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Appeal of “Deprivation” versus “Child Custody” Orders

by merlin on July 16th, 2013
  • Sumo

During the course of my research today, I came across a case that may be of interest to many people, as I believe this is an issue that arises often.  It concerns the nature of Orders in Deprivation cases (when the Department seeks to insert itself into the parent-child relationship to remedy a problem or protect a child it deems in need) versus child custody matters, which are directly appealable to the Georgia Supreme Court.  The case is In the Interest of J.N., 302 Ga.App. 631, 691 S.E.2d 396, a 2010 decision.  It is notable because the distinction between the pure matter of whether or not the child involved was deprived is a distinct issue separate from any child custody issues involved.

         Kessler, Schwarz & Solomiany, Dennis G. Collard, for Appellant.

        John S. Husser, Rome, for Appellee.

        ANDREWS, Presiding Judge.

        In deprivation proceedings brought by the Department of Family and Children Services (DFACS), the Haralson County Juvenile Court found that J.N. (born August 27, 2005) and A.N. (born March 2, 2004) were deprived children without proper care as a result of parental use of methamphetamine. The court removed the children from the parents’ custody shortly after J.N.’s birth, and approved a case plan pursuant to OCGA § 15-11-58 for reunification of the children with the parents. Based on a subsequent finding that the parents refused to comply with the court-ordered reunification plan, the court entered an order on August 14, 2007, granting DFACS’ motions pursuant to OCGA § 15-11-58(h) and (i) to terminate reunification services and to enter an order placing the deprived children in the custody of relatives until the children’s eighteenth birthdays.1 On April 17, 2008, Paul Neese, the children’s biological father, filed a petition pursuant to OCGA § 15-11-40(b) seeking modification of the August 14, 2007 order terminating reunification services and placing the children in the custody of relatives.2 The petition alleged that changed circumstances—evidence that Neese had stopped abusing unlawful substances and participated in parenting instruction—required in the best interest of the children that the order be modified by immediately transferring the children to his custody, or by ordering that he have regular visitation as part of a new plan to reunify him with the children. Neese filed the present direct appeal from the juvenile court’s order denying his modification petition.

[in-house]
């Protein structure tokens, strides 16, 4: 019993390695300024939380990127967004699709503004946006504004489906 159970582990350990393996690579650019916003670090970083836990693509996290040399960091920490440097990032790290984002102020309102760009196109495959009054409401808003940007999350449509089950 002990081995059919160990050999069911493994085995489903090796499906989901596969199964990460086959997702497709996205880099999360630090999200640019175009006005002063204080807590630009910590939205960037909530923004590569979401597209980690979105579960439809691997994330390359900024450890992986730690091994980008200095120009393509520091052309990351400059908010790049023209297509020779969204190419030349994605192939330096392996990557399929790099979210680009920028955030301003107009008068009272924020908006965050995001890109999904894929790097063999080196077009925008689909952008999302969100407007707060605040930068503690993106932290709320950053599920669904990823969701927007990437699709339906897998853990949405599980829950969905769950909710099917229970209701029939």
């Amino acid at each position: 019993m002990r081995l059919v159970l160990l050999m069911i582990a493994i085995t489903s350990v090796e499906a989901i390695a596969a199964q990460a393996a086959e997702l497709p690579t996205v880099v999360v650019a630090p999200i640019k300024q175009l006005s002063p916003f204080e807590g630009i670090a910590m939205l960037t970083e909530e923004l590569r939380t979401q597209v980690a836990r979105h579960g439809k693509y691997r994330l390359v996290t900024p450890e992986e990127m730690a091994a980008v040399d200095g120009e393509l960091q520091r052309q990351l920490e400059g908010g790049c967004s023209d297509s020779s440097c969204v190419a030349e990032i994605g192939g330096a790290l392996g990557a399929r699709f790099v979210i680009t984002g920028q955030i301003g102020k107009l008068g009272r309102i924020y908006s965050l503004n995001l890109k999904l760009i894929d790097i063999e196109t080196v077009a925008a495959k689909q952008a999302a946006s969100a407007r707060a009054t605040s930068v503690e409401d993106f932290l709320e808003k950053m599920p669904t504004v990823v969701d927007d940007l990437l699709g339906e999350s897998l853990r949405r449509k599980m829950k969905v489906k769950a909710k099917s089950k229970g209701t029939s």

1. We first address the jurisdictional basis for this direct appeal. Under OCGA § 5-6-34(a)(11) the right to a direct appeal is established from “all judgments or orders in child custody cases including, but not limited to, awarding or refusing to change child custody or holding or declining to hold persons in contempt of such child custody judgment or orders.” (Emphasis supplied.) Subsection (a)(11) is effective for “all child custody proceedings and modifications of child custody filed on or after January 1, 2008.” Ga. L. 2007, 554, 569, § 8. Although Neese’s motion sought modification of the juvenile court’s custody order and was filed on April 17, 2008, we conclude that OCGA § 5-6-34(a)(11) did not give Neese the right to a direct appeal from the order entered in these child deprivation proceedings.